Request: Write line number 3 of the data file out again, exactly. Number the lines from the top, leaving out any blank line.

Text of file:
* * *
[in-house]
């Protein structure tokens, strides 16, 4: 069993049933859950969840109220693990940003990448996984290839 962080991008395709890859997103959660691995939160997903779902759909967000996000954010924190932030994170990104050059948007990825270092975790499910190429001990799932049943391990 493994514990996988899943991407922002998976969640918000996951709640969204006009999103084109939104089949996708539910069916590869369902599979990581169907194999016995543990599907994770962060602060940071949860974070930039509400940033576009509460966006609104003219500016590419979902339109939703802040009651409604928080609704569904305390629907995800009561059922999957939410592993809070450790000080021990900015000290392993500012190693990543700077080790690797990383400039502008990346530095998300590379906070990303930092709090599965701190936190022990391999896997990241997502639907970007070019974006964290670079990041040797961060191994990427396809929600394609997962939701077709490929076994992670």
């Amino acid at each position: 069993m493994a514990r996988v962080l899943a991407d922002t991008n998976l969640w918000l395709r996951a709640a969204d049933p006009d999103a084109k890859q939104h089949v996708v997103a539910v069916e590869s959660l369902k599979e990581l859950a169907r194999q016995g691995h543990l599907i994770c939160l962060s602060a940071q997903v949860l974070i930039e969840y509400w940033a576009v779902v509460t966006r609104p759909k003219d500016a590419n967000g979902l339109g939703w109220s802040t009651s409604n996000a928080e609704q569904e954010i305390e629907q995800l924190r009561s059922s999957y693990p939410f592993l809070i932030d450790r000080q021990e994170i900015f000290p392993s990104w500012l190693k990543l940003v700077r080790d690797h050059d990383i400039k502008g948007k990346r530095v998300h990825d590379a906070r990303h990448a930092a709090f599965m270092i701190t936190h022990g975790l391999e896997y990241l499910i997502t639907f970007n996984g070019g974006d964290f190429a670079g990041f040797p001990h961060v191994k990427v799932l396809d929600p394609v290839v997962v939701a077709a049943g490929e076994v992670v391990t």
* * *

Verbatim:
């Amino acid at each position: 069993m493994a514990r996988v962080l899943a991407d922002t991008n998976l969640w918000l395709r996951a709640a969204d049933p006009d999103a084109k890859q939104h089949v996708v997103a539910v069916e590869s959660l369902k599979e990581l859950a169907r194999q016995g691995h543990l599907i994770c939160l962060s602060a940071q997903v949860l974070i930039e969840y509400w940033a576009v779902v509460t966006r609104p759909k003219d500016a590419n967000g979902l339109g939703w109220s802040t009651s409604n996000a928080e609704q569904e954010i305390e629907q995800l924190r009561s059922s999957y693990p939410f592993l809070i932030d450790r000080q021990e994170i900015f000290p392993s990104w500012l190693k990543l940003v700077r080790d690797h050059d990383i400039k502008g948007k990346r530095v998300h990825d590379a906070r990303h990448a930092a709090f599965m270092i701190t936190h022990g975790l391999e896997y990241l499910i997502t639907f970007n996984g070019g974006d964290f190429a670079g990041f040797p001990h961060v191994k990427v799932l396809d929600p394609v290839v997962v939701a077709a049943g490929e076994v992670v391990t």